I have seen comments to the effect that The Chosen is not a completely accurate picture of Haredi (ultra-Orthodox) orthodoxy.  I find that it is a less sensational picture than many other more recent films have depicted.  The viewer might want to keep in mind that the film was made almost 30 years ago, and that both the communities shown in the film and the broader Jewish world have changed since then.   So don’t watch it and think it’s all there is to know about Haredi life.  On the other hand, the tensions portrayed are accurate and as vital today as they were then.

Unfortunately, at this writing, The Chosen is out of print in DVD, but it is available for rental from many sources.  A must-see!

The Jazz Singer

TheJazzSingerThe Jazz Singer (1927)tells the story of Jakie Rabinowitz, a cantor’s son who has inherited his father’s gift for song  but who feels driven to express that gift in the music hall rather than in the synagogue.  It recounts his rift with his father, his rise to secular fame as “Jack Robin,” and his struggle to be true to himself as well as to his family and tradition.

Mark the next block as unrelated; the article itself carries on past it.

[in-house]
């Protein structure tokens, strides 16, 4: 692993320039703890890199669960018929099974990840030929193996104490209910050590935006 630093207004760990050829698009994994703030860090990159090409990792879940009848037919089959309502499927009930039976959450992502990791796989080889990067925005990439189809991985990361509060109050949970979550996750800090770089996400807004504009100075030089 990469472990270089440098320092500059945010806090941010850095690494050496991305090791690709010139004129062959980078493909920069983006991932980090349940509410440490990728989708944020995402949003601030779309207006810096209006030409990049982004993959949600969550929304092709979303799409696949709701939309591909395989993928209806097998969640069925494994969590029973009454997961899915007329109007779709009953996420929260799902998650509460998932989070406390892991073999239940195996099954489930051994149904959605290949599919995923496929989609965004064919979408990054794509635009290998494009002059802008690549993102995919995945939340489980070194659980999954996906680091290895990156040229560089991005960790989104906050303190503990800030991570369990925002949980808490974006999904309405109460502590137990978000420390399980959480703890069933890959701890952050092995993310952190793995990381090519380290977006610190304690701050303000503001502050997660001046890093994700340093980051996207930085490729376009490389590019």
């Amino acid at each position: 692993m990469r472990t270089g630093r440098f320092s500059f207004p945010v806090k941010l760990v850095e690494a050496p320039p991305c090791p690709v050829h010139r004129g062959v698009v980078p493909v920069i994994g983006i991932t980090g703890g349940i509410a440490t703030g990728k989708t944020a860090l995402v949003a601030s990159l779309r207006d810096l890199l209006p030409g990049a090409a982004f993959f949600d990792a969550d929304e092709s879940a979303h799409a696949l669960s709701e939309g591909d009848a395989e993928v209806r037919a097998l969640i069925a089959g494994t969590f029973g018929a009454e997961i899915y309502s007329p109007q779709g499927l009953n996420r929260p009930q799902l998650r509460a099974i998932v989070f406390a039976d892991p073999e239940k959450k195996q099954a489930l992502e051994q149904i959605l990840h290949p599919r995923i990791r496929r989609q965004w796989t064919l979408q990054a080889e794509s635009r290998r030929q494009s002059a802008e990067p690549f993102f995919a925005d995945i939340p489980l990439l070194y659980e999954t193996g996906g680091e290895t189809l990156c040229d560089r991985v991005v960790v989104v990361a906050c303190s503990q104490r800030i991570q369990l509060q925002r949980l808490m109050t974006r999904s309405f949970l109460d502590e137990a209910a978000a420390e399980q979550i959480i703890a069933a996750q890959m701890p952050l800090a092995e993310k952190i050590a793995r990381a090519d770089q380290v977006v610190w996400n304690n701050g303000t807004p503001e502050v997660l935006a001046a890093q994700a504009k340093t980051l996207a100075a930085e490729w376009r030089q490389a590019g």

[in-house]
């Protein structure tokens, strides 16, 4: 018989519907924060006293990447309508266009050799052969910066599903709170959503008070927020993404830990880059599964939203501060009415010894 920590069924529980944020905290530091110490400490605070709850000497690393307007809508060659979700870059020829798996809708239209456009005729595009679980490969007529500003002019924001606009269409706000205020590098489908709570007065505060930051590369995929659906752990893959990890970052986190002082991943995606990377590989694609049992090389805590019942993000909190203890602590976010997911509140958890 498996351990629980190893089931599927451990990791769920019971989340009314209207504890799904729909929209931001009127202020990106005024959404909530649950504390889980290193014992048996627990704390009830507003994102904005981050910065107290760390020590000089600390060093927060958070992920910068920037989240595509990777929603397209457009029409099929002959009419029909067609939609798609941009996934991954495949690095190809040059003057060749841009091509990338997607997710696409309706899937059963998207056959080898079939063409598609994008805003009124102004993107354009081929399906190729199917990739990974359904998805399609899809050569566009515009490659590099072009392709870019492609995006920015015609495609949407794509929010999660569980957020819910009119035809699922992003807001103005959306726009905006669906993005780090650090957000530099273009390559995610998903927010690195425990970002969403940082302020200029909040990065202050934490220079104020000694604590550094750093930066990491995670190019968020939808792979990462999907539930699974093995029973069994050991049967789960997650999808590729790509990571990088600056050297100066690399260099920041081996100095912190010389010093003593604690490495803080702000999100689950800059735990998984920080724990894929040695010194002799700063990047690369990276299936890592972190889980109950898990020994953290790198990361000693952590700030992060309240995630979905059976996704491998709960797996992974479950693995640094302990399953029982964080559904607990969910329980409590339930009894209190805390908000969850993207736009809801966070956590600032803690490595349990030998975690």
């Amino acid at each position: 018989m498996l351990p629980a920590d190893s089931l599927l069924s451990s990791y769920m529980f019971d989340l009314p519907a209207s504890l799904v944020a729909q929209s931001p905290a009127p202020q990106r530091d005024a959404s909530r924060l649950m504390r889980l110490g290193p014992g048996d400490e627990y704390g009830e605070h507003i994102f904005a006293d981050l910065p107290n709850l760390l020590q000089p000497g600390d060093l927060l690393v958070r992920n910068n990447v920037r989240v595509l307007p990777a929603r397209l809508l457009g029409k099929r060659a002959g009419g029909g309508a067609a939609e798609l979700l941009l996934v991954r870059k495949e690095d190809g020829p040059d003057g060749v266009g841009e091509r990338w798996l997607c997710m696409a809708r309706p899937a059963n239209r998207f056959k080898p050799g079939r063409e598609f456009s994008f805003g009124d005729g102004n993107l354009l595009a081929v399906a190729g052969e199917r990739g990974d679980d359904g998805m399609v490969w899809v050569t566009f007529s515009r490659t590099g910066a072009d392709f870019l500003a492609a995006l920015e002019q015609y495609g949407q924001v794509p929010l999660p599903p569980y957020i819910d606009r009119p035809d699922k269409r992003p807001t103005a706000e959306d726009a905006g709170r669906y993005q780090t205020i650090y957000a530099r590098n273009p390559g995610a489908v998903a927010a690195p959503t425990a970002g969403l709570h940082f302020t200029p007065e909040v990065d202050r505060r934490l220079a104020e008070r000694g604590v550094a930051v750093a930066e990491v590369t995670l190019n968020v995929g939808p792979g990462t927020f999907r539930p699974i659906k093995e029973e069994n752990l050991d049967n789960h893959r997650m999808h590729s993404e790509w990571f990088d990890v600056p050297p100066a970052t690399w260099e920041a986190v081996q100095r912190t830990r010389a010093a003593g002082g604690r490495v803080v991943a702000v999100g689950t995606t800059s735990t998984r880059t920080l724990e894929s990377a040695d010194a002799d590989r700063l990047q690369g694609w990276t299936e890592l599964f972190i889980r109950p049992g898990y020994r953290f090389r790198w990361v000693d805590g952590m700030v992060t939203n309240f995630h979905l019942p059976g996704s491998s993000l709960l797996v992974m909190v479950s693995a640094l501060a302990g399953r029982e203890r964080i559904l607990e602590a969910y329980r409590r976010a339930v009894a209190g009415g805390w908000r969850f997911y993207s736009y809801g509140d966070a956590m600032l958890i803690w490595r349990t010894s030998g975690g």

The movie is famous, also, for Al Jolson’s use of blackface.  Jolson was a Russian-born Jew who performed in blackface long before this role.  The short story (“The Day of Atonement”) and play upon which the film is based were written by Samson Raphaelson, who saw Jolson perform in blackface in 1917 and felt that he had seen such emotional intensity in performance only in the singing of cantors in synagogue.  The story, the play and the movie are based loosely on Jolson’s own life.